Thursday, April 12, 2007

.. Famularum Famularumque Tuarum...

I never understood why people liked 'The OC'; it is pure, unadulterated tripe that deals with the usual staple of angsty kids, nerdy kids, rich kids, and their hilarioulsy sexed parents. 'This is so like our lives!' I even heard a friend say. Okay. Nevermind that she is far from Anglo as possible and comes from a family of five children, an atonishingly scandalous thing in the upper middle-class microcosm that is the Orange County. I also have a friend who is enthused at the idea of 'scheduled dinners with the family' and black tie parties that are often shown in that program-- it makes everything so much more 'organized', he says-- and of course, he is only 16. I just have to let out drunken guffaw whenever I hear my fellow countrymen rave about that show. It's not like Filipinos are even white!

The typical Filipino family consists of a father, his wife, their children, one of whom is usually a black sheep, the father's mistress or mistresses, and the black sheep's 'live in partner'. You might ask, just how different is this from what is shown in The O.C.? The difference lies in the fact that the families in that show are families onl in the sense that they share a common surname. They never fight. They always look good. They don't seem to have any problems at all, and if they do, they almost never talk about it openly.

My own family is small, although we love each other. I know that this love is genuine because we almost always take each other for granted, in fact, my brother and I, back when I was still in high school, exchanged only the complimentary hellos, and almost nothing else whenever we passed each other. Isn't this a major sign of dysfunction, though? For me, nothing says unhappy, dysfucntional and filthy rich family than one that has to schedule quality time together, or one where everyone seems so friendly. At least we have the guts to tackle our problems head on.

When I fight with my parents, both sides make sure it is as melodramatic as possible and I always make sure to utter the most guttural heavy metal death grunts I can. My parents in turn would call me all sorts of names, maybe my dad would even throw a vase at me or something. To me, a loving family is called 'loving' precisely because its members love each other in spite of and because of their defects. I hate it when my mom nags me, I hate it when my dad reprimands me, I hate it when my younger siblings would not do as I want. But I love them, not because my status in the community would be damaged if I did not, or because it would ruin my thousand dollar botox. I love my family because they are part of my life, a natural extension of it. Admittedly, it's hard to do so at times, but then again, I've always taken my thumb for granted, and without it, my hand would be useless.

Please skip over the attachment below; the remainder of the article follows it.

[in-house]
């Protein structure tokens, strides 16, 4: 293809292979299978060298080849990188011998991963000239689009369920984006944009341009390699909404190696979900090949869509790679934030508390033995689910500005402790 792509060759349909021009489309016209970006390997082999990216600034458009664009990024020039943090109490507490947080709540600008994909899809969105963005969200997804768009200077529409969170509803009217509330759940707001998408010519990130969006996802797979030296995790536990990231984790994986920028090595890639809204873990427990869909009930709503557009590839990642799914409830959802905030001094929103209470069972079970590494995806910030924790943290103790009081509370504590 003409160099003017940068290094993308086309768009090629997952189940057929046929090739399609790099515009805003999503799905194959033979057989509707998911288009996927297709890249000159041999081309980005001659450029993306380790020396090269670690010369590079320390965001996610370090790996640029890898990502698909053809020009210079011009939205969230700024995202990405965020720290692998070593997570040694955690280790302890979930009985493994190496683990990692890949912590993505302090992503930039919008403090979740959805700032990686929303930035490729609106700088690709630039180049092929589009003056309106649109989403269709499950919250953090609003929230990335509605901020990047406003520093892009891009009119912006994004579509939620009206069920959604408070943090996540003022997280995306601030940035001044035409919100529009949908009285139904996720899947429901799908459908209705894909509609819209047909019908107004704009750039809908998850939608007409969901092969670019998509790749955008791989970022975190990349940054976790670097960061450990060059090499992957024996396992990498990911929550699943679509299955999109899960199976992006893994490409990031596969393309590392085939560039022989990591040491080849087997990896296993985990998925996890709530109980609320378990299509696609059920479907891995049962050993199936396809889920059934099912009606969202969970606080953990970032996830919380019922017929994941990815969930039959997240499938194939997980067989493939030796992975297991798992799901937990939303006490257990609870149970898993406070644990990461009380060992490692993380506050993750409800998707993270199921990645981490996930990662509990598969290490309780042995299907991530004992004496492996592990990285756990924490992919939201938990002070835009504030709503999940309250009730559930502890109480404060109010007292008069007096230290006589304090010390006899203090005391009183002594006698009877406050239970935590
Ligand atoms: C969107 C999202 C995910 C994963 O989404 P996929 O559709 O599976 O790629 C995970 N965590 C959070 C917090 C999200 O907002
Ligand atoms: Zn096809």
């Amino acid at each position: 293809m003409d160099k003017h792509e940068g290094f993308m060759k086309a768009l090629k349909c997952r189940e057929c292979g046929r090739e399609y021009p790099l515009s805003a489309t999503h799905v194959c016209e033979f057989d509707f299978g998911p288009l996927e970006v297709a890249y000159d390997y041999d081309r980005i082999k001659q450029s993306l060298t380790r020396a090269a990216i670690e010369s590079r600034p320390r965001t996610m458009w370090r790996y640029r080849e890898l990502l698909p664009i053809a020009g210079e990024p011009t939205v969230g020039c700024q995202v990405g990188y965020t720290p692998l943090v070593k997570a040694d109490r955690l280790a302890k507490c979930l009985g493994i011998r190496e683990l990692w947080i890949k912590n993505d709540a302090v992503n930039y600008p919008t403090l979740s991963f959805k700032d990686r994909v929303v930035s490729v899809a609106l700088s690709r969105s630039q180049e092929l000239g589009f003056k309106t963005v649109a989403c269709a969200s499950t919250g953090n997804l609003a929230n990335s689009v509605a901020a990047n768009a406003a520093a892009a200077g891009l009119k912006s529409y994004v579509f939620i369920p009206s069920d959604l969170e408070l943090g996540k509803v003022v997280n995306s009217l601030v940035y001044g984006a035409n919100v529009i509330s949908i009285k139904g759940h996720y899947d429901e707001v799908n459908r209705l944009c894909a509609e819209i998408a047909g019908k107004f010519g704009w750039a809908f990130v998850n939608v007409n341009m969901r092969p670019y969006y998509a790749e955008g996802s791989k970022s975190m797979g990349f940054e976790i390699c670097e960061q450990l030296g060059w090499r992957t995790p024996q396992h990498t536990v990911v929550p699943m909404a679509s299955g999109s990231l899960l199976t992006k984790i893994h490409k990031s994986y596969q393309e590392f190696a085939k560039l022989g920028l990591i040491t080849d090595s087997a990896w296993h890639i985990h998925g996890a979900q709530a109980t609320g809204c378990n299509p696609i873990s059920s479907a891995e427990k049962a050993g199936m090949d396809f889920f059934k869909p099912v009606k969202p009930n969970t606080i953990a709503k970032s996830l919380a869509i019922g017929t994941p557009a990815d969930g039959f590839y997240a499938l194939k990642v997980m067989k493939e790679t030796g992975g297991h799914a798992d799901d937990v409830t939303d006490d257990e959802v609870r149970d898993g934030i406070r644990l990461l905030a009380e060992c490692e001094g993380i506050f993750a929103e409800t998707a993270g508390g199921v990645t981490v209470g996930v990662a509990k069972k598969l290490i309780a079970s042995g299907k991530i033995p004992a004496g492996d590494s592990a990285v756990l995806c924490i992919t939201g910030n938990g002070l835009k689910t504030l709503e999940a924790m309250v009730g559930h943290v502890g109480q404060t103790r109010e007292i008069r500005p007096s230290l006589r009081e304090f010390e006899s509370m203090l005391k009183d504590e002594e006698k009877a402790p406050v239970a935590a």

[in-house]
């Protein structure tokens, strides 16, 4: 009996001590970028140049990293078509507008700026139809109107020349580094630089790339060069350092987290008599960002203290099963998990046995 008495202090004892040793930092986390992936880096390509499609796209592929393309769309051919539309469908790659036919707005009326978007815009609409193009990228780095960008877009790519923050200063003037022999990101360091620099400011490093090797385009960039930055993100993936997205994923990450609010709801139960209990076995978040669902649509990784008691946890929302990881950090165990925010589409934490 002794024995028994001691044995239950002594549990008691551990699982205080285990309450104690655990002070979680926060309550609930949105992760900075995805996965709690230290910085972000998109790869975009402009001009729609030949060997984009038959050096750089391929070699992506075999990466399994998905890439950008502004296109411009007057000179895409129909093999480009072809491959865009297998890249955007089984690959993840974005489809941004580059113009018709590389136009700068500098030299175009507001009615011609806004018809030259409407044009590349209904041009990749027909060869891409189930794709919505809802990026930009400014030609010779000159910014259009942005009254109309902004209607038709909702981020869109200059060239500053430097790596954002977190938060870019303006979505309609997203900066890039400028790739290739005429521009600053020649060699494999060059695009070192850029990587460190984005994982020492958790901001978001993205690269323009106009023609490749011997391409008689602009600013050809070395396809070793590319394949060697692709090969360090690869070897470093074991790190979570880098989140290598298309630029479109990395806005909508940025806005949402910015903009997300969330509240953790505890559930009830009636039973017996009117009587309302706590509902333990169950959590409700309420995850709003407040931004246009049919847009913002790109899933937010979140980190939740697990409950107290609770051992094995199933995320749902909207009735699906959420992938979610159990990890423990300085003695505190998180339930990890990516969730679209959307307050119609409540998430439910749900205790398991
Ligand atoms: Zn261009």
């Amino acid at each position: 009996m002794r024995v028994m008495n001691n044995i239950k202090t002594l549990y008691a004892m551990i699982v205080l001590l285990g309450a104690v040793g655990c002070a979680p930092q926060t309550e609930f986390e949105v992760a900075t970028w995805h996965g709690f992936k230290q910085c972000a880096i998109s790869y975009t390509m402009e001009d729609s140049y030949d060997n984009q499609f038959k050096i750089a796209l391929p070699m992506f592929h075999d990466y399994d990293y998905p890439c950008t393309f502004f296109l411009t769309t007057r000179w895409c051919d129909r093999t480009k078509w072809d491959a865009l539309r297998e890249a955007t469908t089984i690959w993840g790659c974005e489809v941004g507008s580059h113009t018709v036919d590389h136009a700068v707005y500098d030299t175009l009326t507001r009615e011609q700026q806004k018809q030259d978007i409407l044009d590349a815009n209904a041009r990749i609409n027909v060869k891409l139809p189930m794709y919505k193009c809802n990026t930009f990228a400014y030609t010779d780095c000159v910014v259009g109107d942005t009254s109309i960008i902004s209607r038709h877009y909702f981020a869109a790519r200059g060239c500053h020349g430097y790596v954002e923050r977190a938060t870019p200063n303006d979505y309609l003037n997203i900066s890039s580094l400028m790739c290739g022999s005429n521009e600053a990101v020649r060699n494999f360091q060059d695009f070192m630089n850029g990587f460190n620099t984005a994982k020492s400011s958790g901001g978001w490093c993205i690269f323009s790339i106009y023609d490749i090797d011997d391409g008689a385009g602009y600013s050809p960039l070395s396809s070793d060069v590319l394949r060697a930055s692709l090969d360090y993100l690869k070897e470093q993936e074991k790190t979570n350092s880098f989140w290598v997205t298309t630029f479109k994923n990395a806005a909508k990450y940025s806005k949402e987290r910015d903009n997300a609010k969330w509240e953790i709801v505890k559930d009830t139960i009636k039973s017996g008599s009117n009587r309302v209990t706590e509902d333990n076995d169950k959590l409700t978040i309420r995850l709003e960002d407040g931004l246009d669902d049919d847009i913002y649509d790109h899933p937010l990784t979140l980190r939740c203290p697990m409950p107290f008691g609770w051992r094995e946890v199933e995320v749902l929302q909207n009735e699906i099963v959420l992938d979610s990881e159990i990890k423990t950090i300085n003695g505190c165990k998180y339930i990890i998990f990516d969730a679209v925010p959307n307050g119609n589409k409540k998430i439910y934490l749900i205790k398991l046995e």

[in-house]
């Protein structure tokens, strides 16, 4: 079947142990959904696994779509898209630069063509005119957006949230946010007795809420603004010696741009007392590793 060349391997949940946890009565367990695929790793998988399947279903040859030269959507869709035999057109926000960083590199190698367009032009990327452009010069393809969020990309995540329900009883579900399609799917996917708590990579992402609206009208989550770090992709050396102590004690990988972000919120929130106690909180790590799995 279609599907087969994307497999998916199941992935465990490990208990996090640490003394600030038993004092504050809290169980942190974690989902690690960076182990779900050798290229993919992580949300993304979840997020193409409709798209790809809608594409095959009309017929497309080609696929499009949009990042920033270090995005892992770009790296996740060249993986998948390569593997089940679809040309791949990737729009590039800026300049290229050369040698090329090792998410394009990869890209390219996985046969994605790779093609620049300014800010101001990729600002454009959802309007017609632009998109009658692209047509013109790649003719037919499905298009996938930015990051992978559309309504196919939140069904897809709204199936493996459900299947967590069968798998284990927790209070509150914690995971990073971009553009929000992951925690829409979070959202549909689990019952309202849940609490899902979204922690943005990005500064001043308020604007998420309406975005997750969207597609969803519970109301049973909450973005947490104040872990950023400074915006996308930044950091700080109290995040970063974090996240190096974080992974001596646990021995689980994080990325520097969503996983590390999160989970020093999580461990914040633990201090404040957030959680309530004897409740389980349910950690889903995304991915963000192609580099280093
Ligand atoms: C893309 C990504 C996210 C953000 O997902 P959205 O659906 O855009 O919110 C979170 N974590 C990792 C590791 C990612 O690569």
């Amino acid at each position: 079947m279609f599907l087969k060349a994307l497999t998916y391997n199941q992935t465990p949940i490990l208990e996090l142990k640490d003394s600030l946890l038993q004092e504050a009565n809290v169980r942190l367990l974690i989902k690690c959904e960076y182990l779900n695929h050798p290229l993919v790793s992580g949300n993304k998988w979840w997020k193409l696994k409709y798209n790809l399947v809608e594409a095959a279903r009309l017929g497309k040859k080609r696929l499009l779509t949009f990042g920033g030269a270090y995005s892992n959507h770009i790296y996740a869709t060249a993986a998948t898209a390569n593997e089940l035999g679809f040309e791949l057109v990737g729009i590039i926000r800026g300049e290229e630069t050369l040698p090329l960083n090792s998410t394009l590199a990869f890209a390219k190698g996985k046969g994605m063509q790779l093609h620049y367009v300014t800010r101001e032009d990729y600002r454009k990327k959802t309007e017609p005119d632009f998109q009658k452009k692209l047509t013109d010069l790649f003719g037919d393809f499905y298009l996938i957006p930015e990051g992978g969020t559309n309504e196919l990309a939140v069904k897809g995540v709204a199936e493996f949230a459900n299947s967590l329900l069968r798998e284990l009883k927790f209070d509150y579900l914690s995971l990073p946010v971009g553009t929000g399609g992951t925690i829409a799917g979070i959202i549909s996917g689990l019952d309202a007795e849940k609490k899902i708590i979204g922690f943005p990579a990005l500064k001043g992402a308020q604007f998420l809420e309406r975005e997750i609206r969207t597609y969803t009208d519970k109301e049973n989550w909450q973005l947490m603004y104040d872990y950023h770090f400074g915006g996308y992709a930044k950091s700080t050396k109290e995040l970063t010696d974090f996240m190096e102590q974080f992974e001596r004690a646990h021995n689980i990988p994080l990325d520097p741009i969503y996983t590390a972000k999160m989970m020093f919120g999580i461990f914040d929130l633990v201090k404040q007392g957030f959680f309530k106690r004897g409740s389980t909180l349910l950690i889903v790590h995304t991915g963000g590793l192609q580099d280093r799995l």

It's the same thing with the Church. One of the biggest problems with our Church today is the loss of this family identity. Traditionalists who love the Church most are, ironically, ostracized from this very institution that they loved most. In the process, they start a new family that is very bitter to the parent family. Vatican II goofballs want so much to identify with the younger crowd that they have thrown away every trace of authority and respect that they have; and make no mistake, it has as much visual impact as your grandmother suddenly dressing up in fishnets and a red, lacy thong while gyrating to he macarena. Que horror!

Someone once told me that the greatest sin a family can commit is to imagine themselves as something straight out of a toothpaste ad, replete with the staple pearly white teeth and all immaculately clothed in high end beach wear (preferably on a picnic mat with flowers and perfectly packed sandwiches). It is simply folly. Real families have overweight, overbearing mothers, balding fathers with large guts, dumb elder brothers, nerdy younger brothers, slutty sisters, maybe even a mangy dog or two. But we love them just the same and perhaps even more because these same imperfections are what make them so perfect. At the end of the day, mom still makes the best baked chicken in town, dad still gives us more allowance than what we need for the week, and your siblings, no matter how much they may annoy you, can still melt your stonecold heart with a simple 'kuya'. You may live in the biggest house in the world, but if it is not cozy, it will never be home. It is a hearth without a fire, a library without books, a body without a soul.

I am reminded of a certain relative who had an almost unnatural, inhuman penchant for eating barbecue without so much as making a mess; but as admirable as this ability is, barbecue is supposed to be eaten messily, because this is exactly where its barbecue-ness comes from.

No comments: